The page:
Categories: Comedy, Interviews


Since his last stop in St. Louis just over a year ago at the Firebird, Hannibal Buress has been beyond busy. Heading into its second season, Buress will return as Lincoln, co-staring on Llana Glazer and Abbi Jacobson's Comedy Central hit Broad City. He'll also be back in the oversized chair/undersized couch for the third season as cohost of The Eric Andre Show and is making yet another big-screen debut later this year with Flock of Dudes. Buress still hosts Sunday nights at the Knitting Factory when he's home in New York City and just set off on The Comedy Camasido Tour with a brand-new hour this very month.

We talked with Buress about how he makes time to write and develop his standup, what it means to "get baseballed" and, as an added bonus, he was even kind enough to divulge the details of his first standup appearance. He will be appearing at the Pageant on Friday, October 24, at 8 p.m.

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Don't Ask Taylor Momsen of the Pretty Reckless About Gossip Girl

Categories: Interviews


By Ashley Zimmerman

The Pretty Reckless currently has a hell of a lot to be happy about. The band's latest album, Going to Hell, has already produced two hit tunes -- "Heaven Knows" and "Fucked Up World" -- and the group just kicked off the second leg of its North American tour.

It's no surprise that Taylor Momsen, who once acted in Gossip Girl, is heading straight to the top. What is surprising is that she's been able to do it with aggressive rock & roll. While most music geared to 21-year-old girls is total "popcorn" pop, as Momsen calls it, she told us she's on a much different musical path.

As for whether we'll be seeing Momsen on the big or little screen again, the answer is, probs not. We found this all out and so much more when speaking with Momsen before the tour brings the Pretty Reckless to the Pageant on October 23.

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James Brown Was a Complicated Dad, Says New Book

Categories: Interviews

Chicago Review Press
Dr. Yamma Brown, whose Father was the Godfather. Got that?
James Brown was, of course, the Godfather of Soul and the Hardest Working Man in Show Business. But all the work he did to grab those titles over decades seemed to come crashing down through much of the '80s and '90s.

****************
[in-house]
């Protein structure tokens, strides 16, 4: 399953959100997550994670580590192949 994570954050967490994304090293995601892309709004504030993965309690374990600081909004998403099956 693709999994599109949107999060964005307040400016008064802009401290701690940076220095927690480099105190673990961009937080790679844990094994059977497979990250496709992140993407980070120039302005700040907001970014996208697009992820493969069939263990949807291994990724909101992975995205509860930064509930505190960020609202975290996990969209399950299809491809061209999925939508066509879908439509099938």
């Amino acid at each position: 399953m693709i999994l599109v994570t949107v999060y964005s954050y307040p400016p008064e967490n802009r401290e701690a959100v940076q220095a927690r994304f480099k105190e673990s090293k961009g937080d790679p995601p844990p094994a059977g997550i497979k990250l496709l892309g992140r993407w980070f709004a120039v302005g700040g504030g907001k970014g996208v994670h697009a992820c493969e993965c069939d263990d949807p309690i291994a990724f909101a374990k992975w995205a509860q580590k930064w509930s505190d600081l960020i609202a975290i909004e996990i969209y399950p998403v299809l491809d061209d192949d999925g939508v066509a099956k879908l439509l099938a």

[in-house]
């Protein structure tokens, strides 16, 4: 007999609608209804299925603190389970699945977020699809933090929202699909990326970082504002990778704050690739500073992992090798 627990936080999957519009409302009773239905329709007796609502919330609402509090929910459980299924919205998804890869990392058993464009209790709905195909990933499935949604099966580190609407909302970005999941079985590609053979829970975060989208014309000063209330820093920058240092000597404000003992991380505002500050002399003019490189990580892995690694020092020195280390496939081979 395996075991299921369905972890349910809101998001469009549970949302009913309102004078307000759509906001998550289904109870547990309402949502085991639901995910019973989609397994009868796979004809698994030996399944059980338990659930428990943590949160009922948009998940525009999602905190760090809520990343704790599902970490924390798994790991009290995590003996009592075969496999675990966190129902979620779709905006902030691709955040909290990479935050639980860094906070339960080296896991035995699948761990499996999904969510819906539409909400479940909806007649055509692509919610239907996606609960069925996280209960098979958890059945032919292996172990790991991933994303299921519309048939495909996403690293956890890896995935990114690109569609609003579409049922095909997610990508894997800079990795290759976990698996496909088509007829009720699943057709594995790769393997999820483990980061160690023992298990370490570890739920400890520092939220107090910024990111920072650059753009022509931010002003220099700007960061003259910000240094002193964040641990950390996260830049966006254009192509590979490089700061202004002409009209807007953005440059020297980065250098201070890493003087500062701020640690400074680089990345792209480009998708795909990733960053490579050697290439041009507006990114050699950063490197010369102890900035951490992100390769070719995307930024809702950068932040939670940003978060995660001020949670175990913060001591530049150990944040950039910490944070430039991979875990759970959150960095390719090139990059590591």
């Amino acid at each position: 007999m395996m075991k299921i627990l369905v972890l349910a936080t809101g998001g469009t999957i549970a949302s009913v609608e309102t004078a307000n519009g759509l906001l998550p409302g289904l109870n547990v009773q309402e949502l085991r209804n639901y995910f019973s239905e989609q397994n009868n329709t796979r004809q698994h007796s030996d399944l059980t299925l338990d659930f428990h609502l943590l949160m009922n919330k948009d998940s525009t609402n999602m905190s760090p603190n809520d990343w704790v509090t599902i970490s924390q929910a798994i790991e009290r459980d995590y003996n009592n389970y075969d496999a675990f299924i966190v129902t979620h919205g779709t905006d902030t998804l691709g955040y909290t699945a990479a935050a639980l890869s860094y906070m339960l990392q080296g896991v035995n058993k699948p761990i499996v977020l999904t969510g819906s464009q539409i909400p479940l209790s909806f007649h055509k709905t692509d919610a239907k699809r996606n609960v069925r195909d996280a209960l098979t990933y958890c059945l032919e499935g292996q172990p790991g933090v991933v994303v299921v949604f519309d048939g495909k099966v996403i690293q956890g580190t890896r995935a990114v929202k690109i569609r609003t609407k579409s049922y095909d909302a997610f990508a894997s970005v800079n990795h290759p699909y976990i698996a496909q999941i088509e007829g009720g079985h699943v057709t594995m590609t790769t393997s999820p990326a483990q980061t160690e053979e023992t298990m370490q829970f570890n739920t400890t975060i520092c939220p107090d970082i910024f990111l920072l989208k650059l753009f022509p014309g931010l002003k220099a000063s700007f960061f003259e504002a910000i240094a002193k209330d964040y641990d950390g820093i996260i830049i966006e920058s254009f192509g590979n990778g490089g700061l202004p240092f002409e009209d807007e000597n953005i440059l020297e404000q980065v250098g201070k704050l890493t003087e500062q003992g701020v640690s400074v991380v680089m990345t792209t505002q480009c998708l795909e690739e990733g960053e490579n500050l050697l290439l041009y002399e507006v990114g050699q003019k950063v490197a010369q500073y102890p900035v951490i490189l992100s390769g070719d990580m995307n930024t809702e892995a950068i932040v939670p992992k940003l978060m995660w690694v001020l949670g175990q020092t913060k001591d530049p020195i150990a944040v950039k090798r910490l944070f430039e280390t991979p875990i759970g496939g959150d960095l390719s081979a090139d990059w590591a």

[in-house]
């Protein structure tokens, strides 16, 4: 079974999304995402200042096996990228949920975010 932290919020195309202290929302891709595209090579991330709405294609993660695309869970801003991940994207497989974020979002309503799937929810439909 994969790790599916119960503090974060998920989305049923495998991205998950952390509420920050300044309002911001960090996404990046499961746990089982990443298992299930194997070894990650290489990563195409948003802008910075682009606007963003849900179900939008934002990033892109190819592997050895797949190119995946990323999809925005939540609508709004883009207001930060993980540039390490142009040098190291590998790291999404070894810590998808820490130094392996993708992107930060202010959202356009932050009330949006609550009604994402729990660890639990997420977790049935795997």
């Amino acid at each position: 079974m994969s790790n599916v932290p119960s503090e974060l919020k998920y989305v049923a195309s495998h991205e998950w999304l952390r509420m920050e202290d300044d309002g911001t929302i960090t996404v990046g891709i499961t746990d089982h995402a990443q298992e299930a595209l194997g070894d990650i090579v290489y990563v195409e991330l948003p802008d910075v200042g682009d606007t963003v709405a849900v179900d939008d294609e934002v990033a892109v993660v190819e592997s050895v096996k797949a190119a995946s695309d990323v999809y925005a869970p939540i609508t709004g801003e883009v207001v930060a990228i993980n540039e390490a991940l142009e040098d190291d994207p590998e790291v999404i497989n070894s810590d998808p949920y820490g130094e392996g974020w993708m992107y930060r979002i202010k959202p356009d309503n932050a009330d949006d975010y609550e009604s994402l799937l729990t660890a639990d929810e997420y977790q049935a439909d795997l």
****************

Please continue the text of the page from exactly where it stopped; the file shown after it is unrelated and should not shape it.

That's when he derailed into years of drug and domestic abuse, erratic behavior, weapons charges, a carousel of women and questionable business deals. His name became more a punch line for comedians than a pillar for music writers, the low point being a crazy-looking mug shot and an actual stint in a South Carolina prison (remember the "Free James Brown" T-shirts?).

But his crash and burn was no laughing matter to some members of his family, especially daughter Yamma.

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Naoko Yamano of Shonen Knife on Why Shows Start Earlier in Japan

Categories: Interviews

Courtesy of Good Charamel Records
By Tom Murphy

In the late 1980s, it was nearly unheard of for Japanese underground rock bands to play in the United States. But Shonen Knife, appearing at the Firebird this Saturday, October 18, played a show in Los Angeles in 1989.

By then, the band's music had already spent several years circulating in the U.S., thanks to a 1983 visit to Japan by Beat Happening frontman and K Records founder Calvin Johnson. While overseas, Johnson found Shonen Knife's second album, Burning Farm, on cassette; he reissued the album the following year on his label. The group's original take on punk rock and its surreal, straight-faced send-up of pop culture struck a chord with artists in the English-speaking world, including Sonic Youth, Red Kross and, famously, Kurt Cobain, who invited Shonen Knife to open for Nirvana on the U.K. leg of its tour for Nevermind.

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St. Louis' Shock City Studios Works With Kickstarter to Record Bands For Free

Categories: Interviews

Blair Stiles

Shock City Studios' head honcho Doug Firley stands on chair in a dim hallway and screws a light bulb into the ceiling. He gives a sharp exclamation when the bulb sears his fingers. From his burnt state, the discomfort seems to jog his memory.

"It's so much harder nowadays to get recognized as a band then it was when I was your age," he says as the light flares and illuminates with a final twist. Firley, a veteran of industrial rock act Gravity Kills, saw the band's rise into radio play during the '90s.